Belarus orders shutdown of Europe gas transit


Belarussian President Alexander Lukashenko on Tuesday ordered the stoppage of Russian natural gas supplies to Europe after Russia cut supplies to Belarus by a third over a debt dispute.

"I have now ordered the government to shut down transit through Belarus until Gazprom pays for transit," Lukashenko said during a meeting with Russian Foreign Minister Sergei Lavrov in televised remarks.

Russia had announced that it was reducing supplies to Belarus by 30 percent in daily volume because Minsk had failed to resolve a debt to Gazprom of nearly 163 million euros. But for its part, Belarus says Gazprom owes it more than 247 million euros in transit fees.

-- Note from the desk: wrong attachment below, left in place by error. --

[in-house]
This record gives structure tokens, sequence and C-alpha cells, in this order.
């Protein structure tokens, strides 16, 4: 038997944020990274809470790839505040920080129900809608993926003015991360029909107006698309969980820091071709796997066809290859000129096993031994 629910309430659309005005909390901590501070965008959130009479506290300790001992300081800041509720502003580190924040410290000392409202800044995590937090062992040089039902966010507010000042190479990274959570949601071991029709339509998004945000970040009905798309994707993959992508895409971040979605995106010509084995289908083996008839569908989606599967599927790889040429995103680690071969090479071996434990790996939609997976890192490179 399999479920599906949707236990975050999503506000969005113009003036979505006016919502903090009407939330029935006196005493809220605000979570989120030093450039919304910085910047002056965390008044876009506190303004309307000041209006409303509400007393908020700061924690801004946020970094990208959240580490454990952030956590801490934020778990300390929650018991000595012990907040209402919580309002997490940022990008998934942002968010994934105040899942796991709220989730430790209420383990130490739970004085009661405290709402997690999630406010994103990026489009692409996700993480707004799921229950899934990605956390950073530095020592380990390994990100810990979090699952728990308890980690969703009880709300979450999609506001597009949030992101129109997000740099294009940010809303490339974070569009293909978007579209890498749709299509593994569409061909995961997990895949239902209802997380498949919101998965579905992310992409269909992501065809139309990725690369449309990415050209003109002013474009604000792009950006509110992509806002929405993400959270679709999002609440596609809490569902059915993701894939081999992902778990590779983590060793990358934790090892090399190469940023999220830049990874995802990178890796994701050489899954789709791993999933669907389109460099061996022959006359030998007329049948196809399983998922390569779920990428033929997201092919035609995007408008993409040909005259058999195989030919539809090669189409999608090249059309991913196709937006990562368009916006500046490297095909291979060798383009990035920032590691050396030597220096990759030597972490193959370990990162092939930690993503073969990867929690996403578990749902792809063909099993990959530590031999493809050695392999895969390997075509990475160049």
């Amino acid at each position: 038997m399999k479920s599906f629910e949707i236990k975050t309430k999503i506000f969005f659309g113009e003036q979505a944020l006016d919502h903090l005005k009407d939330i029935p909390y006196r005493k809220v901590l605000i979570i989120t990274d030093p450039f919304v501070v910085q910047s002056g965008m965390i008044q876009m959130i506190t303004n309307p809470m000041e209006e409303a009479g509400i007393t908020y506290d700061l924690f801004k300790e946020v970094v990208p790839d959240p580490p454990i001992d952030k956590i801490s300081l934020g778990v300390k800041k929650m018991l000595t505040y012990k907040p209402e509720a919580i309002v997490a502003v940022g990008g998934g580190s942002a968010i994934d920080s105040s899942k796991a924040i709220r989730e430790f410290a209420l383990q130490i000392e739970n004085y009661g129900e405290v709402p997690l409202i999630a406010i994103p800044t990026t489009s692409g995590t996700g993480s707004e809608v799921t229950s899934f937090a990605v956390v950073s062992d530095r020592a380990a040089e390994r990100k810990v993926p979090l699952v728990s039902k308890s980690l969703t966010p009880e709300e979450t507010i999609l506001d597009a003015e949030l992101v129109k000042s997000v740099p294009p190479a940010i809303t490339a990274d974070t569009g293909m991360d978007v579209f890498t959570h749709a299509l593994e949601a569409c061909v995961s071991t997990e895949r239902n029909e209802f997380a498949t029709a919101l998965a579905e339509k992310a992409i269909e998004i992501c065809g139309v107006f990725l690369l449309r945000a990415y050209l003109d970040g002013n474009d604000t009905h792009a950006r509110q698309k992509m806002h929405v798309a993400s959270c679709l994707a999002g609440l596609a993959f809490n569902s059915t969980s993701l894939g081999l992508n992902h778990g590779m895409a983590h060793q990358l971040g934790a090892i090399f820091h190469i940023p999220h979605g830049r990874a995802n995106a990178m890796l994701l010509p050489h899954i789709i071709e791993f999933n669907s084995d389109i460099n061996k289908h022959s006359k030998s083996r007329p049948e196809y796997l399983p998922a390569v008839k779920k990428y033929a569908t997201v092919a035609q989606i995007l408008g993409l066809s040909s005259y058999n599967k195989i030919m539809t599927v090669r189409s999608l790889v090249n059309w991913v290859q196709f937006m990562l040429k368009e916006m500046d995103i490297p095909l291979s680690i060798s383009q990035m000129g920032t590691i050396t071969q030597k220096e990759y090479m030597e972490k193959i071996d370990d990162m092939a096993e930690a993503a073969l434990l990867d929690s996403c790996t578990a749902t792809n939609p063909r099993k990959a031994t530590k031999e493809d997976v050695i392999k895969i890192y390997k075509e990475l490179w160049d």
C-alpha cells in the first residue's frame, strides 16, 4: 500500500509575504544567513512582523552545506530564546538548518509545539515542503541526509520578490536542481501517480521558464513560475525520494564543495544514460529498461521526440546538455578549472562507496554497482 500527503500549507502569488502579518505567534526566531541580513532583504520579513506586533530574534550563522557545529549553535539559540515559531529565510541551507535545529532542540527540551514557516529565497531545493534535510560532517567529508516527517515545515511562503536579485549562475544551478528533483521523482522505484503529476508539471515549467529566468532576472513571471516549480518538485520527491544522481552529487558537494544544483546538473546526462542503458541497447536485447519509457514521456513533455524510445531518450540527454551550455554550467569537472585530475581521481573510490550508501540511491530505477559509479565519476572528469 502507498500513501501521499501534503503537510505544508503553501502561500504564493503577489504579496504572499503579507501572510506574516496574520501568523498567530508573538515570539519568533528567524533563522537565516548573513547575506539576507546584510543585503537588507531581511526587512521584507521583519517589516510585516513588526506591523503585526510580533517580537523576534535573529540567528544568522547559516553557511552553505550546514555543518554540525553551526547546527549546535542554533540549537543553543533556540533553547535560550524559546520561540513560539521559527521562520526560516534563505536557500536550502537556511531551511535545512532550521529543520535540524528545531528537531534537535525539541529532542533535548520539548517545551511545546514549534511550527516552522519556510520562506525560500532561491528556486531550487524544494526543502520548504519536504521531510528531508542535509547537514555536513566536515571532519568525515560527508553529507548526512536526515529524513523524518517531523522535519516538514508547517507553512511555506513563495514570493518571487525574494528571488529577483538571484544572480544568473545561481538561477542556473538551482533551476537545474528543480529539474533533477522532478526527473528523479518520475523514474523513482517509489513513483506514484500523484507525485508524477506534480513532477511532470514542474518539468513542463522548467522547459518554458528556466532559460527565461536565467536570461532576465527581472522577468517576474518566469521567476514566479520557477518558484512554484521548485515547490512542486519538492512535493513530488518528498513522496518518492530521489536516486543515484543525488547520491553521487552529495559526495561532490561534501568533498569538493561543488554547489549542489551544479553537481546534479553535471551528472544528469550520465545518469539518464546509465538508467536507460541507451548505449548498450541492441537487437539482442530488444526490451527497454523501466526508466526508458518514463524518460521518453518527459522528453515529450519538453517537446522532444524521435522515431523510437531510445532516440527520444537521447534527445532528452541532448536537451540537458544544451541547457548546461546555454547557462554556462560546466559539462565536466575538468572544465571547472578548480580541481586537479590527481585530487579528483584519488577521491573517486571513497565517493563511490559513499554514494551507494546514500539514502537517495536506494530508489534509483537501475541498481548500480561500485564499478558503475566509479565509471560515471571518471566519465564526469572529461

The EU Commission on Tuesday responded to the standoff by calling on both Minsk and Moscow to respect their "contractual obligations."

"We expect the gas flow to the EU will not be affected and we expect contractual obligations to be fulfilled," said Marlene Holzner, EU Commission spokeswoman on energy.

A quarter of the gas consumed in the EU comes from Russia. And Holzner said six percent of Europe's natural gas consumption is pumped through the pipeline in question. Lithuania is heavily dependent upon the flow while Germany and Poland use it mainly to top up their reserves.

But the EU spokeswoman said she had not received any word of supply problems from other member states. She also added that even if Belarus shuts down transit, Moscow could still deliver gas to Europe via other pipelines such as the one that flows through Ukraine.

Last January, a gas dispute between Russia and Ukraine led to supplies being cut off to several EU states in the midst of a bitterly cold winter.


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